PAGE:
Black Women: White Supremacist And Racial Stereotypes

1414 Words 6 Pages
The ending of slavery during the 19th century was only the beginning of another major battle for Black Americans. Although the captivity of the black body took place over a century ago, it has shaped the way Black people, Black women in particular, are treated in American society. White supremacist and racist ideology that began during slavery have evolved from explicit racial cues such as the lynching and beating of the black body to more implicit ones that have made their way into mainstream media, one of the most important agents of socialization. Implicit racial cues that range from playing in degrading roles to not being casted at all have the power to shape the way consumers create reality, which in some cases, can be just as harmful …show more content…
The Mammy stereotype, which was created as a result of slavery, depicted Black women as being the dark-skinned, mother figure in the White household. She was nurturing, often overweight and loyal to her slave master and his family. (Thomas et. al, 2004). Unlike the Mammy stereotype, however, the Jezebel image was formed as a result of Black women, during slavery, being exploited and mistreated by their slave owners. Jezebel’s were sexually promiscuous and had a big sexual appetite. This stereotype was primarily used as a way to justify the sexual violence against Black women that took place during the 19th and 20th centuries (West, 2008), years after the abolition of slavery. Finally, the Sapphire stereotype branded Black women as being loud, angry and controlling …show more content…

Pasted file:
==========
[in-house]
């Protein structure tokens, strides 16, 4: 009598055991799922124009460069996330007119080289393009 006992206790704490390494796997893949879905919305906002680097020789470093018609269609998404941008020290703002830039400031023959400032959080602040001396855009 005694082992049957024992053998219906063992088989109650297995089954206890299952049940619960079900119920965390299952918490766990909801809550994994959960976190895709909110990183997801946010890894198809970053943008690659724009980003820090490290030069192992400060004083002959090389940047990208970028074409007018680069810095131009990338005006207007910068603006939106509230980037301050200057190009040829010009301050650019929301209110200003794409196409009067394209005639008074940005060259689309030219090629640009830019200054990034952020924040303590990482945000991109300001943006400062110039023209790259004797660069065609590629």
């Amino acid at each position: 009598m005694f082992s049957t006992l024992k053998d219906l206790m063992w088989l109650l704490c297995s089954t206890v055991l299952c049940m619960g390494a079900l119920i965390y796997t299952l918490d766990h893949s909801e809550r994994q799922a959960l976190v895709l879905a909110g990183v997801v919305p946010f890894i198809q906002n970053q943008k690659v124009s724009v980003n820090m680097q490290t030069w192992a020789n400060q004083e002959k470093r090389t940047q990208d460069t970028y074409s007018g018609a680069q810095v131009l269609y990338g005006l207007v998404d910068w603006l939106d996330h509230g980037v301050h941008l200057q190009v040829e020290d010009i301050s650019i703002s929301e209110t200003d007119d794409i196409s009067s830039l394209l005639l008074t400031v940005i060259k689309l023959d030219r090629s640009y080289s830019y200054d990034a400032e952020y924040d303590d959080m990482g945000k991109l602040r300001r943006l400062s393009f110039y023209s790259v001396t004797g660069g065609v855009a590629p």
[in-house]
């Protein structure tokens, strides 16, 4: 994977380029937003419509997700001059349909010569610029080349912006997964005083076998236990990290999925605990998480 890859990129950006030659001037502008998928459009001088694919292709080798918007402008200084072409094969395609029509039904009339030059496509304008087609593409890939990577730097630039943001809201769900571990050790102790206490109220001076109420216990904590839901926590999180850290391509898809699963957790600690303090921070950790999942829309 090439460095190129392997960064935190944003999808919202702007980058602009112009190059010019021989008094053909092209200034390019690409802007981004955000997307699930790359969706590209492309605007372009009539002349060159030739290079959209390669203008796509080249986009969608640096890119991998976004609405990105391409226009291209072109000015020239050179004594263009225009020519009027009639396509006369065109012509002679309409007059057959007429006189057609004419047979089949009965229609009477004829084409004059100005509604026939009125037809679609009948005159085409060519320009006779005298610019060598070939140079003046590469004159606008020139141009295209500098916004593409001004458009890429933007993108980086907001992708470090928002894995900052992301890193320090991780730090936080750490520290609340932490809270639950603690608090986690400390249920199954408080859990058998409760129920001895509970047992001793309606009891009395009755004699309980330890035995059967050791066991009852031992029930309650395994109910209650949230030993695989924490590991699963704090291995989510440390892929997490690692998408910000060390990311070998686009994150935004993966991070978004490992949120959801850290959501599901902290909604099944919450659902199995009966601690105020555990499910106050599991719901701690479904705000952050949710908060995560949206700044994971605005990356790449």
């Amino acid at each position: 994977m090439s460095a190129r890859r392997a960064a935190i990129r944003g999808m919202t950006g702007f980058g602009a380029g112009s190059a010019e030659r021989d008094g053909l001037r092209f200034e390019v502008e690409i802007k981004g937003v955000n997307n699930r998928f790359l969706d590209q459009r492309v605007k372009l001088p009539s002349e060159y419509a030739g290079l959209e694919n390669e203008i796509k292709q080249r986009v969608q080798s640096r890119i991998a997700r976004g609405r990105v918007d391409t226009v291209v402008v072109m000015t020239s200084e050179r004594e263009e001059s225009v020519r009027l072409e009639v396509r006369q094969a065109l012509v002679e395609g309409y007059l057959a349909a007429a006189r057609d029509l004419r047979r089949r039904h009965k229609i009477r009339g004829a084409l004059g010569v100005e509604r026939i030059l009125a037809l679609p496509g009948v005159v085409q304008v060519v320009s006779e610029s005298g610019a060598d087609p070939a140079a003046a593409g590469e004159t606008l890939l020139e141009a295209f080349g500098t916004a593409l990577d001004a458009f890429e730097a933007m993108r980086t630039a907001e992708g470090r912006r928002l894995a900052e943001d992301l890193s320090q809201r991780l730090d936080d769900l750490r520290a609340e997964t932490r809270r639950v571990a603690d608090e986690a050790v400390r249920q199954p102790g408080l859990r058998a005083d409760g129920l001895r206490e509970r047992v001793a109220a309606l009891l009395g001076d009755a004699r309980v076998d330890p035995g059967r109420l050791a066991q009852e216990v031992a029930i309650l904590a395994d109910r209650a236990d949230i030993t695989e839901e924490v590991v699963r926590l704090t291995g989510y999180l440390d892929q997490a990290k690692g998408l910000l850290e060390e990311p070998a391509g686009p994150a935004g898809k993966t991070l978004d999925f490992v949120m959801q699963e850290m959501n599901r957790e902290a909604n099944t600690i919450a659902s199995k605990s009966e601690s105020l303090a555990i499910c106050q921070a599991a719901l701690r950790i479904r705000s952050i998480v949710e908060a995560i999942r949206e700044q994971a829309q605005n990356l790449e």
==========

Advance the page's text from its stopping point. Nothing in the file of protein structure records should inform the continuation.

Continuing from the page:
Despite this, Black men and women were not hired to perform as themselves during early productions. Instead, White actors and actresses were hired to do so while in blackface. By refusing to hire Black actors to play themselves, disparaging stereotypes were being created as Blacks were presented in an unfavorable light. As stated as by Recchio (2011), “blackface minstrelsy was characterized by racial mockery, trading on stereotypes of the African slave” (p. 38). Not only were blacks being mocked in these films, the films they were portrayed in often time reinforced White supremacist ideals over Blacks which further implied that they were the “lesser” group. McKoy (2012) argues that in American mainstream media, we are constantly seeing, “…ideologies of racism that are dominant…these negative ideologies include racial exploitation which incorporated beliefs that justify inferior or unequal treatment of specific groups” (p. 301). Racist ideology constantly being broadcasted has a tremendous effect on the way those who are being exploited are viewed and treated. The “racial mockery” of Blacks that took place during the 1800’s and early 1900’s has transformed into a culture filled with “ideologies of racism that are dominant” in American pop culture and the film industry in particular. Black face minstrelsy performed in the 19th and 20th centuries was able

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